Step 1. Build your portfolio.
In order to start selling your art online, you should have a decent sized portfolio for potential customers to choose from. Aim for 10-25 artworks.
You can either make a bunch of new artwork, or dig up some old pieces that could work digitally or physically to sell.
Step 2: Decide where to sell your art.
Next, you’ll have to decide where to sell your art and that will depend on your medium, style, and goals as an artist.
Identify your audience and how you want to sell your art.
- Are you going to sell primarily prints? (many avenues)
- Are you going to sell physical work, such as paintings? (Etsy, or Fine Art America)
- Do you create sculptures, jewelry or something else tangible? (Etsy)
- Are you interested in designing t-shirts and/or home decor products? (Society6, Zazzle or Redbubble)
Check out my blog post about Where to Sell Your Art Online to help you decide.
For even more help on deciding where to sell your art online check out these posts:
Step 3. Optimize your artwork for sale
You’ll have to optimize your art digitally, or take a nice photo of it in order to sell it online.
- Scan or photograph your artwork
- Make it a large file size
- Try to get sharp lines and true colors
- Post process in a program like Photoshop to fix colors, or clean up scans.
Here is a an explanation of how I clean up my drawings using Photoshop and Illustrator
Step 4: Upload and enable as many products as possible
Upload your art to your chosen platform.
If you are going the Print On Demand route, only add to products that look good and work with the design.
Step 5: Market your products
This is where a lot of artists struggle because, well, we’re artists not business or marketing professionals!
- Share your products and artwork on social media.
- Create an Instagram, Twitter, and/or Facebook page dedicated to your art.
- Ideally, choose one you use frequently so it’s not a burden to learn or use daily.
- You may consider building a website, which can be a hub if you sell on multiple platforms. It could be a blog or just a portfolio of your work.
- Check out my pages for inspiration:
- To delve more deeply into marketing, watch tutorials on YouTube or try Skillshare to hone your business skills or even artistic skills as your business grows.
There is a lot to learn on the business side, but don’t neglect your art! Consistently create new designs so you can figure out what works and what doesn’t, and go from there.
Consistency is key!
For more tips on selling your art online check out these posts:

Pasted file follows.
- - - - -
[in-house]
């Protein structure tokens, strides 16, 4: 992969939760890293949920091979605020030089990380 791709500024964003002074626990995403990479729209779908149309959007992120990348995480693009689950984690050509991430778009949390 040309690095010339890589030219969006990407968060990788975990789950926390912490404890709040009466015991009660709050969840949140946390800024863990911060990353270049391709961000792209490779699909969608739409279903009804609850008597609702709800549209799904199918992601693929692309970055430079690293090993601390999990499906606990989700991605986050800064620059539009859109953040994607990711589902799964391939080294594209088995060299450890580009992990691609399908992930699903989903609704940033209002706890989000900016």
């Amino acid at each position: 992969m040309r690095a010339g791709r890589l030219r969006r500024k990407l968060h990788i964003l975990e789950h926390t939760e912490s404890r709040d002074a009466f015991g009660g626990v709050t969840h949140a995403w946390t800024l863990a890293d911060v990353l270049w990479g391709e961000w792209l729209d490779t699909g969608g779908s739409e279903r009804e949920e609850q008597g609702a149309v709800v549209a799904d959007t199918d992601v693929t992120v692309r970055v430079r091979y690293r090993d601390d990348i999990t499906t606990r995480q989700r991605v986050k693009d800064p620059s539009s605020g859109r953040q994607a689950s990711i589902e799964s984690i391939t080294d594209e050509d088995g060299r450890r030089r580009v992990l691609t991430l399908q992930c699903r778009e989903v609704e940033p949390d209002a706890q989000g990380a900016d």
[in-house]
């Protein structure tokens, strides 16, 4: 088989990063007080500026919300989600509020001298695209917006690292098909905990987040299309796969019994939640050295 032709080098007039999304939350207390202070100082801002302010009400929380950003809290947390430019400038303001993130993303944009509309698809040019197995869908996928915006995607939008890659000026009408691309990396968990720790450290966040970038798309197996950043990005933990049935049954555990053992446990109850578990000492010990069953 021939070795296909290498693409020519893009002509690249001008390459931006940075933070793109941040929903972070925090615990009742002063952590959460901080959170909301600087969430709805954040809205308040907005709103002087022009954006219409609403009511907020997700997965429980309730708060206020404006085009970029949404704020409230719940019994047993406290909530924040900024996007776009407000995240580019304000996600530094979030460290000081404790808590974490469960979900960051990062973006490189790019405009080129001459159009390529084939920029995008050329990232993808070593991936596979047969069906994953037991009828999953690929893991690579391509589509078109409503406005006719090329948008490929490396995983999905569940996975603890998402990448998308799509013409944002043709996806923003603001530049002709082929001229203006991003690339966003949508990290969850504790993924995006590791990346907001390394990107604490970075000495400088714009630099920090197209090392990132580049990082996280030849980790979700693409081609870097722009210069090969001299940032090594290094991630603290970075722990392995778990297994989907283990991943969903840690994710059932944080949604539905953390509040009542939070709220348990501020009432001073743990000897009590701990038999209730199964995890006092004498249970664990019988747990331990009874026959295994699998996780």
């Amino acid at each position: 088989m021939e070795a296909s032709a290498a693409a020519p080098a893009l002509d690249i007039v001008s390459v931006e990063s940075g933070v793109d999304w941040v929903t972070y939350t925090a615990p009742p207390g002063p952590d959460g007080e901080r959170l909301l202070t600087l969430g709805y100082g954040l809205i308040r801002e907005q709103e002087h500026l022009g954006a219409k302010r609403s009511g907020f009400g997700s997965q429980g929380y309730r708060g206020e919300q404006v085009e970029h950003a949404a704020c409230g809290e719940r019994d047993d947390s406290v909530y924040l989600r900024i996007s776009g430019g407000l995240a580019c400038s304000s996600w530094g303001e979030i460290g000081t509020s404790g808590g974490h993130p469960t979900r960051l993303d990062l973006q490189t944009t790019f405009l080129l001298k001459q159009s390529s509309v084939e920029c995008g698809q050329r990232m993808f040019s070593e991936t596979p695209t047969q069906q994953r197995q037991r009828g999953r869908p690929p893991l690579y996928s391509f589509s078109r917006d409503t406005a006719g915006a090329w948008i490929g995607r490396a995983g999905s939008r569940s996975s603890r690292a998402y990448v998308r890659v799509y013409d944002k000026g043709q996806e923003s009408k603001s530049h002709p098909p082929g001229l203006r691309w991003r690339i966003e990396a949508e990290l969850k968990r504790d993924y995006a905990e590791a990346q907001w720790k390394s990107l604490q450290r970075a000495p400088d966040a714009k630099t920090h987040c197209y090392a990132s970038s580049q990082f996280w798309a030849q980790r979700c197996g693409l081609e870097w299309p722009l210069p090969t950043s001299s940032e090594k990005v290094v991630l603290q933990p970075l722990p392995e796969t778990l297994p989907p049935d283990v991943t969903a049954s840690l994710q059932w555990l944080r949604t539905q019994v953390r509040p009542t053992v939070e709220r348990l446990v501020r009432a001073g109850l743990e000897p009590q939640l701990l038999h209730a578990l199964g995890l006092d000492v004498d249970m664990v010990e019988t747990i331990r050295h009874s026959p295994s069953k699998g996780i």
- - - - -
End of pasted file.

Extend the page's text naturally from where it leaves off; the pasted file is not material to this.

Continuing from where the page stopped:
Are you an artist trying to sell your work on Society6, Redbubble, Zazzle, or another POD (print on demand) website?
Well I’ve been doing it for a few years now and have some tips to help you get more sales!
If you’re just getting started or haven’t set up your store(s) yet, you may want to check out these posts first:
Where to Sell Your Art Online
Selling your Art on POD Websites: Zazzle vs Society6
Selling your Art on POD Websites: Society6 vs Redbubble
Selling your Art on POD Websites: TeePublic edition
Read on to find out how to increase your sales on Society6 and Redbubble specifically, but many of these tips can be used across other POD platforms such as Zazzle, TeePublic, CafePress, Fine Art America and many others.
- Try to complete at least one business or social media related task per day. For example: one tweet, one Instagram post, one new design, one update to your website etc. If you can do more than one task that’s great, but just that one thing will help your business without being too overwhelming.
- Comment and like other artists’ work. This does not apply to all PODs but can be especially helpful on Society6 and Redbubble to get more eyes on your designs.
- Connect with other artists on social media (Facebook groups for example) or forums where available (Zazzle). Ask for feedback from them if you feel comfortable doing so!
- Upload as much high quality work as possible. The more designs you have, the more chances you have of making a sale.
- Research the latest trends and use them as inspiration to create new designs in your own style. You can use Pinterest or check the top selling designs on your chosen POD platform.